I just think overall, whether it’s Pittsburgh, Philly, Central Pennsylvania, I just really like to‑‑ like I said, from day one, the bulk of our roster, I’d like to come from those areas.”



So there you have it: Bill O’Brien loves Pittsburgh… but he loves all of Pennsylvania.


Hey, if you want to interpret it that he added in the “Philly” part in out of obligation and merely out of an effort to avoid offending those from the eastern side of the state, by all means, I won’t argue with you.

October 16, 2013
by Chris Adamski

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Miles Diffenbach’s touching gesture

A local product from Fox Chapel Area High School, offensive guard Miles Dieffenbach is one of the most likeable players on the Penn State roster. We’ve written about his ability to be a character in the Nittany Lions’ locker room and practice field. But how about Dieffenbach’s true character?


Former Pitt assistant Bryan Deal was Dieffenbach’s coach at Fox Chapel. Now the golf coach and a teacher at the school, Deal relayed to the Trib’s Kevin Gorman about something very kind that Dieffenbach did for Deal’s family.


Deal’s stepson, Kyle Johnson, tragically died at 23 while running the Pittsburgh Half Marathon in May.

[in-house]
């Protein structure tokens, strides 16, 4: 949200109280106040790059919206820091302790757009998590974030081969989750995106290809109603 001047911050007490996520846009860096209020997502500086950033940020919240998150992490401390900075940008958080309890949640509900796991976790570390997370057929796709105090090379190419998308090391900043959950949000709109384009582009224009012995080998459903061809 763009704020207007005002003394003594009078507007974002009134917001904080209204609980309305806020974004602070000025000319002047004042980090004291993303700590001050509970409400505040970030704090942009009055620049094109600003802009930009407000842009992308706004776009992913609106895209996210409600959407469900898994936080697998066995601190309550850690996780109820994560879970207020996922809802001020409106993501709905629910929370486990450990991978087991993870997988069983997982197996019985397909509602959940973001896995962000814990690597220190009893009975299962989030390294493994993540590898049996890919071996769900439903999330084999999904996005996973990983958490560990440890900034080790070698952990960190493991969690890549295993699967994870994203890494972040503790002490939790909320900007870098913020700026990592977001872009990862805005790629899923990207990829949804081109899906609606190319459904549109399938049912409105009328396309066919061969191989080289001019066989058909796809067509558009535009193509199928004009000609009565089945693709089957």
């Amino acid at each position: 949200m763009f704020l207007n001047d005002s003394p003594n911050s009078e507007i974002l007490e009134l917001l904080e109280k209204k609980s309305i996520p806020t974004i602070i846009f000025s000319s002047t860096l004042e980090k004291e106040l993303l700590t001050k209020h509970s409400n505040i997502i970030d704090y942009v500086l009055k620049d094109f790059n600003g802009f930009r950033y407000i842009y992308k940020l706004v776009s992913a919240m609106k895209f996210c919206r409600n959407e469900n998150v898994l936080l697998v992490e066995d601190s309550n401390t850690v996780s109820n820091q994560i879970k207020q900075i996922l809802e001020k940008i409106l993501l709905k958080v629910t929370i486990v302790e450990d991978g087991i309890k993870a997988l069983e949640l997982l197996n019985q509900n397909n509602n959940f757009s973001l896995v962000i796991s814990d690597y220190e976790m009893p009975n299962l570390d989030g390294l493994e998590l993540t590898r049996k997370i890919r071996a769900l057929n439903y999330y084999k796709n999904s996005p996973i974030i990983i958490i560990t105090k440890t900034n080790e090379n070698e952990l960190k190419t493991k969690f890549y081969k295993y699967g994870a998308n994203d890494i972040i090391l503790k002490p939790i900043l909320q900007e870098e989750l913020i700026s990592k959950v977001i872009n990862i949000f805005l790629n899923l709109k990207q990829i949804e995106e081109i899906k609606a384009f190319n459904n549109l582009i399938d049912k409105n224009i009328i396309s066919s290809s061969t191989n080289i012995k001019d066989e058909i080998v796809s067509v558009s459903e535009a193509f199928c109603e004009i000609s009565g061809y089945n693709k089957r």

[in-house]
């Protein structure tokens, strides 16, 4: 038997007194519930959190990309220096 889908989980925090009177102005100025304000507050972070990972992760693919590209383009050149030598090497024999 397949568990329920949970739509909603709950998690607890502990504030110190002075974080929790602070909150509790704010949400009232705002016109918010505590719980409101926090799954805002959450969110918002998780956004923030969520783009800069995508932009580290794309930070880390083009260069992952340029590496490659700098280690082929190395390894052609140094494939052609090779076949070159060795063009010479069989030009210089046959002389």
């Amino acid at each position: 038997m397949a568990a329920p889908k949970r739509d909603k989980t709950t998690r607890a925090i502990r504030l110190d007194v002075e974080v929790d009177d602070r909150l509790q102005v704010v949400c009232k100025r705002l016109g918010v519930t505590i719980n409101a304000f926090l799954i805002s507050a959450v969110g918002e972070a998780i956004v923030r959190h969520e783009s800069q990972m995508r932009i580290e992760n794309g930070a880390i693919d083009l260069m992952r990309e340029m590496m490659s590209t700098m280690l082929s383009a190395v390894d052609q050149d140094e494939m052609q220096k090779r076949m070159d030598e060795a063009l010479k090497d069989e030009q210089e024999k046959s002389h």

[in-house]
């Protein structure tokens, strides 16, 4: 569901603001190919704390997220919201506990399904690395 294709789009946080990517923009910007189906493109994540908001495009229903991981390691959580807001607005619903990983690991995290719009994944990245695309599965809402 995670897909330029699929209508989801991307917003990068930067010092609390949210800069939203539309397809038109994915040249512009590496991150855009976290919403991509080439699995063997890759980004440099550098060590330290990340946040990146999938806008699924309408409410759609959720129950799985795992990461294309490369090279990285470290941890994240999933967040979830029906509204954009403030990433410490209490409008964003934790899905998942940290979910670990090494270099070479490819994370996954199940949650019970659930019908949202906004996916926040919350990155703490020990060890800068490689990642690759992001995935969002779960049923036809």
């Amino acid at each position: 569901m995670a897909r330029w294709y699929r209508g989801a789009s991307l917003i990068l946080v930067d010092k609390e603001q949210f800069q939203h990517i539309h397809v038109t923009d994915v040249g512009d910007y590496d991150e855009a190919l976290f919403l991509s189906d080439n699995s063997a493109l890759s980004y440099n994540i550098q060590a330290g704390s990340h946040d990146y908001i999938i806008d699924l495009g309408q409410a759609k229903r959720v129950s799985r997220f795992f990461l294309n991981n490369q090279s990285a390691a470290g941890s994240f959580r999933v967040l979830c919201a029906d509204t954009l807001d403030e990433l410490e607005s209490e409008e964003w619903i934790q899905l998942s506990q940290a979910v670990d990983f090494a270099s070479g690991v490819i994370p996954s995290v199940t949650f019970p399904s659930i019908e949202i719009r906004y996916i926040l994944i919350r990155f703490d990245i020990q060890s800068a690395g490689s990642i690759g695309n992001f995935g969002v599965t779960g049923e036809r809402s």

Johnson, a North Allegheny graduate who was a lineman on the 2007 Tigers’ team that finished the regular season undefeated, graduated from Penn State in 2012. Active in the university community via the Lion Ambassadors and THON, Johnson was a friend of Dieffenbach’s. Even after Johnson graduated, he would accompany Deal and his family on visits to Penn State, going out to dinner with Dieffenbach.


“Miles has a big heart and knew how devastated we were regarding Kyle’s sudden passing, as you can imagine,” Deal wrote in an email.


Dieffenbach wears No. 65, the same number Johnson did in high school. As a tribute to Johnson’s family, Dieffenbach provided them four tickets and field passes to the Lions’ game against Central Florida on Sept. 14. Afterward, he presented a No. 65 “K. JOHNSON” jersey signed by the entire Penn State team to Kyle’s mother MaryBeth, Deal and Kyle’s younger bother Seth Johnson. MaryBeth is a Penn State alum, and Seth Johnson is a junior at Penn State.